Coldplay, The O2, London

Coldplay capped a great year by inviting 20,000 adoring fans to join the singing
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The Independent Culture

I guess if you've played every mega-bowl on the planet, the O2 arena must feel a bit pokey.

Maybe that's why Coldplay treated their concert last Tuesday at the old Millennium Dome like a Christmas knees-up down the pub (with 20,000 mates, that is). And even though Chris Martin can get right up some people's noses, you can forgive them a bit of fun at the end of yet another bumper year. Viva La Vida or Death and All His Friends set a new record for the most downloaded album ever; picked up a clutch of Grammy nominations; and, recently, a copyright infringement (you know you're doing well when the lawsuits start flying your way).

Busy boys, then, and they certainly seemed in a hurry for the show's first hour. "Clocks", "Speed of Life", "In My Place", among other hits, simply sped by. As for "Yellow", the band's breakthrough hit, even they recognised that this needed some novelty value eight years after it first had us weeping into our Chardonnay – giant coloured space hoppers were released into the arena, they floated beguilingly above only to explode, spilling luminous confetti everywhere.

It was the sort of distraction that Coldplay hardly need, though. The band know exactly what makes their adoring audience tick, and meticulously craft each tender melody or stirring coda for maximum emotional impact. Time and again, bittersweet passages signalled soaring choruses that even Scrooge might warm to, and when the heart-wrenching organ piped in on "Fix You", thousands sighed en masse.

By the song's end there were dozens around me in tears. As the audience relaxed, so did Martin. He's no Stevie Wonder, and was happy to casually prompt the crowd to help him with some of the higher notes. Often, he dropped a phrase, letting the audience finish it for him. In most singers, this would be irritating, but somehow he got away with it. In fact, I totally fell for Martin on Tuesday.

He bounced all over the stage like Pinocchio with a guitar, limbs everywhere. When he collapsed in exhaustion, you half expected to see him yanked back up like a marionette. But his affability comes from the fact that he is not afraid to stumble about and crash into guitarist Johnny Buckland with a smile. It may all be part of the performance, along with his apologies to us for rambling on, but it's a part that the audience appreciates doesn't need rehearsing and they cheer him to the pre-stressed steel rafters for it.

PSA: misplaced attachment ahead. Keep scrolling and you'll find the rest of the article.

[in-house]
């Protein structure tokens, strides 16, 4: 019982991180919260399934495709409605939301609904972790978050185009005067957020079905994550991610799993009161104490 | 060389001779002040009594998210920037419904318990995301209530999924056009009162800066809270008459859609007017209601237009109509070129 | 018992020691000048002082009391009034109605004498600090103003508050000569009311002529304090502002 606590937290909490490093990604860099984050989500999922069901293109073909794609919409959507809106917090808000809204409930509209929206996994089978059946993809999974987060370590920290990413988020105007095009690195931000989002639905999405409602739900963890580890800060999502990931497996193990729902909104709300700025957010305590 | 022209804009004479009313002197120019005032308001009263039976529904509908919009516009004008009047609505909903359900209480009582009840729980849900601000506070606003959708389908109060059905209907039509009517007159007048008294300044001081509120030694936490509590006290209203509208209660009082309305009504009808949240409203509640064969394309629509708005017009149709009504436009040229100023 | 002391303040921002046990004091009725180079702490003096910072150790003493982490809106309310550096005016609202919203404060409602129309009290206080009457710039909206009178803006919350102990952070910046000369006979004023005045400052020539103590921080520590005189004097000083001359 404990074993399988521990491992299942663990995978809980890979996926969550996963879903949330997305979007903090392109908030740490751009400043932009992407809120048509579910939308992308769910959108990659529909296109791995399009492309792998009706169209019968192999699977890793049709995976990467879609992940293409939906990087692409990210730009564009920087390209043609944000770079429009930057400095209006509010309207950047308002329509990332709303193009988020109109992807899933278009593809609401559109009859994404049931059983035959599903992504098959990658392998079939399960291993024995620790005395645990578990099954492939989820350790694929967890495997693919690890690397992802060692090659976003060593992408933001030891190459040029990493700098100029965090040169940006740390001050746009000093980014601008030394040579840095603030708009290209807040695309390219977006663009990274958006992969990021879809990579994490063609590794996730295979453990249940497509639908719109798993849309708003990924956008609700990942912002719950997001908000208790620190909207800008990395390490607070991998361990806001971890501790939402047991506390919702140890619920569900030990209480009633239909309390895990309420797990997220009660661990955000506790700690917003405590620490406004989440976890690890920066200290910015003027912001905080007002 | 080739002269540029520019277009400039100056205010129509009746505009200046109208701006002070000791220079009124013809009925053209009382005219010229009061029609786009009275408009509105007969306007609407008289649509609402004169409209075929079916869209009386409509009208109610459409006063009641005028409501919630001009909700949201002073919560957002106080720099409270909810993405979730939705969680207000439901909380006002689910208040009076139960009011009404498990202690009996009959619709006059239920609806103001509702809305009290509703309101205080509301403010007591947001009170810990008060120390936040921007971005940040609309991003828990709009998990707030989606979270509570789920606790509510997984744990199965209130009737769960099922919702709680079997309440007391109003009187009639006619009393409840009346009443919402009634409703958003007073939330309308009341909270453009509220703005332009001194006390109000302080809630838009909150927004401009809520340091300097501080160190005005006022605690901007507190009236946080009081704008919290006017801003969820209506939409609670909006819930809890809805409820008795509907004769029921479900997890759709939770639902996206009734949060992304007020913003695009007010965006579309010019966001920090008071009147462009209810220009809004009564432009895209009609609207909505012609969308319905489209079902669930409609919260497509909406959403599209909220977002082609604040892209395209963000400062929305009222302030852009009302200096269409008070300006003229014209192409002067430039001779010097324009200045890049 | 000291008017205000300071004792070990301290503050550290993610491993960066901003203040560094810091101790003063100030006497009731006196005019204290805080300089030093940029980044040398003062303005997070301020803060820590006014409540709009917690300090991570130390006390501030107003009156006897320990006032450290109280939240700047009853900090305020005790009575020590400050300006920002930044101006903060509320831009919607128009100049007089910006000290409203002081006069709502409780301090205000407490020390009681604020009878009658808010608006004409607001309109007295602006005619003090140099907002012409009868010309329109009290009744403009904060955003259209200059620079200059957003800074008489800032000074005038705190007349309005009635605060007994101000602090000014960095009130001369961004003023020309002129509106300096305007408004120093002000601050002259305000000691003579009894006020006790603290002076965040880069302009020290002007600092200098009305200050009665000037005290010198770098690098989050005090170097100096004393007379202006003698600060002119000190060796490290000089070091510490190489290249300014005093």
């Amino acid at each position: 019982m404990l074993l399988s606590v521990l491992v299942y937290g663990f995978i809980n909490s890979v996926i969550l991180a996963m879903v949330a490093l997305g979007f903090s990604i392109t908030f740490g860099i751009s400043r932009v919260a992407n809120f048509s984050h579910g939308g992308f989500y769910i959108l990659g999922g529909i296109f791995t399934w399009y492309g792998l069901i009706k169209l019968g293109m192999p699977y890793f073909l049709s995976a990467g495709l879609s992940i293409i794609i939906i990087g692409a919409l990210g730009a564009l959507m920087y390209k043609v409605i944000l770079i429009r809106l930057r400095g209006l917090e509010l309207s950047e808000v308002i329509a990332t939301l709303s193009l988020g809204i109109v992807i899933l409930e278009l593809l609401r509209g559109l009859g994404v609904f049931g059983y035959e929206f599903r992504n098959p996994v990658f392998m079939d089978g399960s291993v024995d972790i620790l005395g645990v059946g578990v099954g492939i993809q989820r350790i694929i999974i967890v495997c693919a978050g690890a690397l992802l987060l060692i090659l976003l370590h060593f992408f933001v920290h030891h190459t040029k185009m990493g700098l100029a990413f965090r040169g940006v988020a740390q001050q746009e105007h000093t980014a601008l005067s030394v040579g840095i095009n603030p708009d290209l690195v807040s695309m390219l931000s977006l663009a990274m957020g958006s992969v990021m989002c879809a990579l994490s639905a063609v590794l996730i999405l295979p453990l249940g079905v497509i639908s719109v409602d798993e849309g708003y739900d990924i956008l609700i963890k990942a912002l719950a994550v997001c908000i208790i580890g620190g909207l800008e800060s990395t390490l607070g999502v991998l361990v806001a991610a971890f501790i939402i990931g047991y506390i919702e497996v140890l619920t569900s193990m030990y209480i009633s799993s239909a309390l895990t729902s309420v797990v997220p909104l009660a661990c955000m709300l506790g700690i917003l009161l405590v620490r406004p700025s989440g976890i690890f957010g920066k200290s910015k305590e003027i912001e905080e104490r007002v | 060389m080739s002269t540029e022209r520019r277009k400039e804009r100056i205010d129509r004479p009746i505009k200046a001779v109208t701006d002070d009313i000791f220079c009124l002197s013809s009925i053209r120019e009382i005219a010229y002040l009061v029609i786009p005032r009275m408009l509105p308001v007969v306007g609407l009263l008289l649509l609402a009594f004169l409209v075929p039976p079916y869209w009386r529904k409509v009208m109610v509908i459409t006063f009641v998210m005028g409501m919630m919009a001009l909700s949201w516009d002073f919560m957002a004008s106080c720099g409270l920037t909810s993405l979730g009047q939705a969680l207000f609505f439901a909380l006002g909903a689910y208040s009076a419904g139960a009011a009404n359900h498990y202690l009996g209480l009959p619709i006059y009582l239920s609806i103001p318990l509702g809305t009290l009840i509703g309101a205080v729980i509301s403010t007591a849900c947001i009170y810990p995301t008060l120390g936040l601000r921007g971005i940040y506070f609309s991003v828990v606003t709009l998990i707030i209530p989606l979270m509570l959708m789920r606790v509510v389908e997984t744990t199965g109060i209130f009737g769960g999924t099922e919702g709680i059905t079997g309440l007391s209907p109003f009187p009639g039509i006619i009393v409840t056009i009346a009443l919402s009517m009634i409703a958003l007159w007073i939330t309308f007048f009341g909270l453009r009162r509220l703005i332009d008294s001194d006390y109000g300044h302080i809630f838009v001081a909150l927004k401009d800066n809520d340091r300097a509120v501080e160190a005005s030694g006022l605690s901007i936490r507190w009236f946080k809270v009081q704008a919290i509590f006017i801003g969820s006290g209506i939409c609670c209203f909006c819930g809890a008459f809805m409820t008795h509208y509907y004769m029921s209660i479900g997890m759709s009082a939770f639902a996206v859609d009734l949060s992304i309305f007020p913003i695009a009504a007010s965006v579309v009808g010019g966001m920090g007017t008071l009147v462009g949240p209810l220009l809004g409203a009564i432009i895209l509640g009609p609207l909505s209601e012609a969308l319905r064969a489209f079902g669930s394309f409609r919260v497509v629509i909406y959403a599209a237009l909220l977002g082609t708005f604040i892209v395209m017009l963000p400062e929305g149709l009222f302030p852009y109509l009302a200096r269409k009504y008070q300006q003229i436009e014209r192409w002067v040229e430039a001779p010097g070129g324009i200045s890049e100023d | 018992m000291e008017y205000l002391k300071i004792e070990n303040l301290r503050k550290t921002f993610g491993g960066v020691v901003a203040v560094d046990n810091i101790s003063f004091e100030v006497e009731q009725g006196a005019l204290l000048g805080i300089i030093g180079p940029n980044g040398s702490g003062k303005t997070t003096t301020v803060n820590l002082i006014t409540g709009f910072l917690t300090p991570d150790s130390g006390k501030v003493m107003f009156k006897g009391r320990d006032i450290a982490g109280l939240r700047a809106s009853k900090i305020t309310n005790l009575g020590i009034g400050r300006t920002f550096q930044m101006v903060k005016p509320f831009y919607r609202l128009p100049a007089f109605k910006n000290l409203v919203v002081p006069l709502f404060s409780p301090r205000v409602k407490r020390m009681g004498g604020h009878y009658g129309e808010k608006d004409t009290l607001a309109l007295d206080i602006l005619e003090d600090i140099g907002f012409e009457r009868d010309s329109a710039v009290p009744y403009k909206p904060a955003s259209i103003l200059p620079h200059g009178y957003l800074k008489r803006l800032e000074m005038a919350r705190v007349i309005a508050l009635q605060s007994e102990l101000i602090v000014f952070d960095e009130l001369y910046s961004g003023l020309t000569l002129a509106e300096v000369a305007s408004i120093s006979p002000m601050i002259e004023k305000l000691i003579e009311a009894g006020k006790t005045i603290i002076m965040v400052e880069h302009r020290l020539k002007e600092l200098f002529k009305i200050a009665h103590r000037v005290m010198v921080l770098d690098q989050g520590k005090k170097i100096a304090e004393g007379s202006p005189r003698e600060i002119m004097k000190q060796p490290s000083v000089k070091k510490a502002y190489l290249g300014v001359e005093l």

Behind Martin, drummer Will Champion and bassist Guy Berryman provided a lithe platform for the guitarist Buckland , who switched smoothly between intricate melodies and stadium-chewing riffs. Sadly, quieter moments, such as "Strawberry Swing", fared less well in the cavernous O2, but these were few. As Coldplay's No 1 single "Viva la Vida" gave way to new single "Lost", the crowd more or less took over.

A brief section on a secondary stage didn't quite work, with the band segueing "God Put a Smile On My Face" into "Talk" before anybody realised what was going on. Much more successful was a foray into the rear seats of the O2, where, surrounded by the wide-eyed faithful, all four members of the band played an acoustic and affecting "Green Eyes". But before anyone forgot this was an end-of-term party, Simon Pegg joined in on harmonica for a loose, bobble-hatted blast through "Jingle Bells".

As the crowd spilled out into the icy Greenwich air, fans began singing impromptu versions of "Viva la Vida", like me, sweetly satisfied. The band returns in September with a string of shows at Wembley Stadium, with no less than Jay-Z for support. Soon, perhaps even that giant venue may be too small for them.